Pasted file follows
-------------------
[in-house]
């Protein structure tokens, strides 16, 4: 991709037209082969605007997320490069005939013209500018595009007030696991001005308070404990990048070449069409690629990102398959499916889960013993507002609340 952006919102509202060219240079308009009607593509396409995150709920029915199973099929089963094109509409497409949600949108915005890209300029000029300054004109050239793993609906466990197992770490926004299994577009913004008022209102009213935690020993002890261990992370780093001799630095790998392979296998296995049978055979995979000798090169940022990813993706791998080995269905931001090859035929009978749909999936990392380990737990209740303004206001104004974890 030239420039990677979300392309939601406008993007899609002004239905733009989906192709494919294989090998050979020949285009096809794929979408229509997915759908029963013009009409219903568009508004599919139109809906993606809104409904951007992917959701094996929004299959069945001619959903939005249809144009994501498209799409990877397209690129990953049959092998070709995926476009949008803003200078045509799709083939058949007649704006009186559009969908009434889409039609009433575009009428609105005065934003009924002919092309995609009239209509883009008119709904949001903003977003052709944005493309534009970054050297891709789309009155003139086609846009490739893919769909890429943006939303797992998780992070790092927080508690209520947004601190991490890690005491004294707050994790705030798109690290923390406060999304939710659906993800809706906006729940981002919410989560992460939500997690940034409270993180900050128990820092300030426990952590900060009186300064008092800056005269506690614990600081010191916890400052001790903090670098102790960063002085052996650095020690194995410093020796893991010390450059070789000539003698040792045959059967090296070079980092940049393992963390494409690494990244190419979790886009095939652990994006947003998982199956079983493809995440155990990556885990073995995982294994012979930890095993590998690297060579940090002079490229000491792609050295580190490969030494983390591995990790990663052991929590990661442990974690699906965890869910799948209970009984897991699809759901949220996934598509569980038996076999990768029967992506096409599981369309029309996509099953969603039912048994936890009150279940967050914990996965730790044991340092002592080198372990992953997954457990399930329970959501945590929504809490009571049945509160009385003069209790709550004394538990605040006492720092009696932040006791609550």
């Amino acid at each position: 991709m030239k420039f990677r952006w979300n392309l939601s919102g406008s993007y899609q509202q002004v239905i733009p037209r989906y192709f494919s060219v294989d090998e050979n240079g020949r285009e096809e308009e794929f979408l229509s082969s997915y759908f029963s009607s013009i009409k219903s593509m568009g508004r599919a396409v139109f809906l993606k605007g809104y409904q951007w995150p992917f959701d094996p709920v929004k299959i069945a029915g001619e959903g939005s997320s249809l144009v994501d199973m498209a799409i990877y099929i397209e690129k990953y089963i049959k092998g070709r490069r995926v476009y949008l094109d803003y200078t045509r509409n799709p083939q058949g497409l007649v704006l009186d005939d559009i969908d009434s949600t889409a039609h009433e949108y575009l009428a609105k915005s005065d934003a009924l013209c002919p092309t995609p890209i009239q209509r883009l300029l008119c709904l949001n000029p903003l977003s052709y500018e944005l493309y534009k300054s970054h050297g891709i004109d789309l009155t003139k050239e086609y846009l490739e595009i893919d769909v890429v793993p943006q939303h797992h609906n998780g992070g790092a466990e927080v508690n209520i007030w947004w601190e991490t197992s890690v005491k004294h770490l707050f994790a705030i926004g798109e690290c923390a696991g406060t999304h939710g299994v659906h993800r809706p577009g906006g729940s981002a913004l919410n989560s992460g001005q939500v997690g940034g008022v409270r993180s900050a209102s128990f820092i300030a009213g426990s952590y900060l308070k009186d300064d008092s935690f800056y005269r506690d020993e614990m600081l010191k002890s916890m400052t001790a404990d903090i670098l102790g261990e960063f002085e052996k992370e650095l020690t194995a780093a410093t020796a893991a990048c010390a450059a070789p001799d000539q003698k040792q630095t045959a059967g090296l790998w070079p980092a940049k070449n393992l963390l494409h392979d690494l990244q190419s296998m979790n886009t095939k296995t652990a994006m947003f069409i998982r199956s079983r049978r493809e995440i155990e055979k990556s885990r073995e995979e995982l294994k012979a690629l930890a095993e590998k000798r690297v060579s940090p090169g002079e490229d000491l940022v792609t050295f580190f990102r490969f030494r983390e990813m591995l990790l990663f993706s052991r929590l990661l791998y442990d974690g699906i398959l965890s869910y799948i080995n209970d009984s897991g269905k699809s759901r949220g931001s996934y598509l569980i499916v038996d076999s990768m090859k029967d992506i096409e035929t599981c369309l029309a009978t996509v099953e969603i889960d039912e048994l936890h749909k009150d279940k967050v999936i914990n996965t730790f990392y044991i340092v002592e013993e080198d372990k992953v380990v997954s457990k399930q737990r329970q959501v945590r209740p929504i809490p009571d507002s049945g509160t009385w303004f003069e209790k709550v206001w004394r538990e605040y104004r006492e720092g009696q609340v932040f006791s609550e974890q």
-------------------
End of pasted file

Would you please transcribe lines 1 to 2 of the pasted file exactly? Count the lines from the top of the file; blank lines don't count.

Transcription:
[in-house]
């Protein structure tokens, strides 16, 4: 991709037209082969605007997320490069005939013209500018595009007030696991001005308070404990990048070449069409690629990102398959499916889960013993507002609340 952006919102509202060219240079308009009607593509396409995150709920029915199973099929089963094109509409497409949600949108915005890209300029000029300054004109050239793993609906466990197992770490926004299994577009913004008022209102009213935690020993002890261990992370780093001799630095790998392979296998296995049978055979995979000798090169940022990813993706791998080995269905931001090859035929009978749909999936990392380990737990209740303004206001104004974890 030239420039990677979300392309939601406008993007899609002004239905733009989906192709494919294989090998050979020949285009096809794929979408229509997915759908029963013009009409219903568009508004599919139109809906993606809104409904951007992917959701094996929004299959069945001619959903939005249809144009994501498209799409990877397209690129990953049959092998070709995926476009949008803003200078045509799709083939058949007649704006009186559009969908009434889409039609009433575009009428609105005065934003009924002919092309995609009239209509883009008119709904949001903003977003052709944005493309534009970054050297891709789309009155003139086609846009490739893919769909890429943006939303797992998780992070790092927080508690209520947004601190991490890690005491004294707050994790705030798109690290923390406060999304939710659906993800809706906006729940981002919410989560992460939500997690940034409270993180900050128990820092300030426990952590900060009186300064008092800056005269506690614990600081010191916890400052001790903090670098102790960063002085052996650095020690194995410093020796893991010390450059070789000539003698040792045959059967090296070079980092940049393992963390494409690494990244190419979790886009095939652990994006947003998982199956079983493809995440155990990556885990073995995982294994012979930890095993590998690297060579940090002079490229000491792609050295580190490969030494983390591995990790990663052991929590990661442990974690699906965890869910799948209970009984897991699809759901949220996934598509569980038996076999990768029967992506096409599981369309029309996509099953969603039912048994936890009150279940967050914990996965730790044991340092002592080198372990992953997954457990399930329970959501945590929504809490009571049945509160009385003069209790709550004394538990605040006492720092009696932040006791609550």